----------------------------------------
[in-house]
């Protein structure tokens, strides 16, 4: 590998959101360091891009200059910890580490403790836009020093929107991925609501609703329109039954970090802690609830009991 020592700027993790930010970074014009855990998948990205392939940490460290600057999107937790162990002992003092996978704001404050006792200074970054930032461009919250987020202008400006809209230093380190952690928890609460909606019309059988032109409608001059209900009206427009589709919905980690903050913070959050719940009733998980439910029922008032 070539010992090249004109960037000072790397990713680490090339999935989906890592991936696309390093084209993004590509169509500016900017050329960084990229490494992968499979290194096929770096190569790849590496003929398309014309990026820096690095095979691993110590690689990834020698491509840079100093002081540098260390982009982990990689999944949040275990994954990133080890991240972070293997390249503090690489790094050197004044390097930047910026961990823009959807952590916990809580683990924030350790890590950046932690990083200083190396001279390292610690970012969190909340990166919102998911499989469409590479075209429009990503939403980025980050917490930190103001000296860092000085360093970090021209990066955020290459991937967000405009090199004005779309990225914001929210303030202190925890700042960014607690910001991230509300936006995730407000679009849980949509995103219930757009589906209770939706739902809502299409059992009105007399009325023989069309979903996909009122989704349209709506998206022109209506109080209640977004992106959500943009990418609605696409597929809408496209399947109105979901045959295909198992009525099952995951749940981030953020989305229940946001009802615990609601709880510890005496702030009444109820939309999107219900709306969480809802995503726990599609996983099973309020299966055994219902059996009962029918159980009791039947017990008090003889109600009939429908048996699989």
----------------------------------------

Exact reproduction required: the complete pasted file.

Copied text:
[in-house]
């Protein structure tokens, strides 16, 4: 590998959101360091891009200059910890580490403790836009020093929107991925609501609703329109039954970090802690609830009991 020592700027993790930010970074014009855990998948990205392939940490460290600057999107937790162990002992003092996978704001404050006792200074970054930032461009919250987020202008400006809209230093380190952690928890609460909606019309059988032109409608001059209900009206427009589709919905980690903050913070959050719940009733998980439910029922008032 070539010992090249004109960037000072790397990713680490090339999935989906890592991936696309390093084209993004590509169509500016900017050329960084990229490494992968499979290194096929770096190569790849590496003929398309014309990026820096690095095979691993110590690689990834020698491509840079100093002081540098260390982009982990990689999944949040275990994954990133080890991240972070293997390249503090690489790094050197004044390097930047910026961990823009959807952590916990809580683990924030350790890590950046932690990083200083190396001279390292610690970012969190909340990166919102998911499989469409590479075209429009990503939403980025980050917490930190103001000296860092000085360093970090021209990066955020290459991937967000405009090199004005779309990225914001929210303030202190925890700042960014607690910001991230509300936006995730407000679009849980949509995103219930757009589906209770939706739902809502299409059992009105007399009325023989069309979903996909009122989704349209709506998206022109209506109080209640977004992106959500943009990418609605696409597929809408496209399947109105979901045959295909198992009525099952995951749940981030953020989305229940946001009802615990609601709880510890005496702030009444109820939309999107219900709306969480809802995503726990599609996983099973309020299966055994219902059996009962029918159980009791039947017990008090003889109600009939429908048996699989």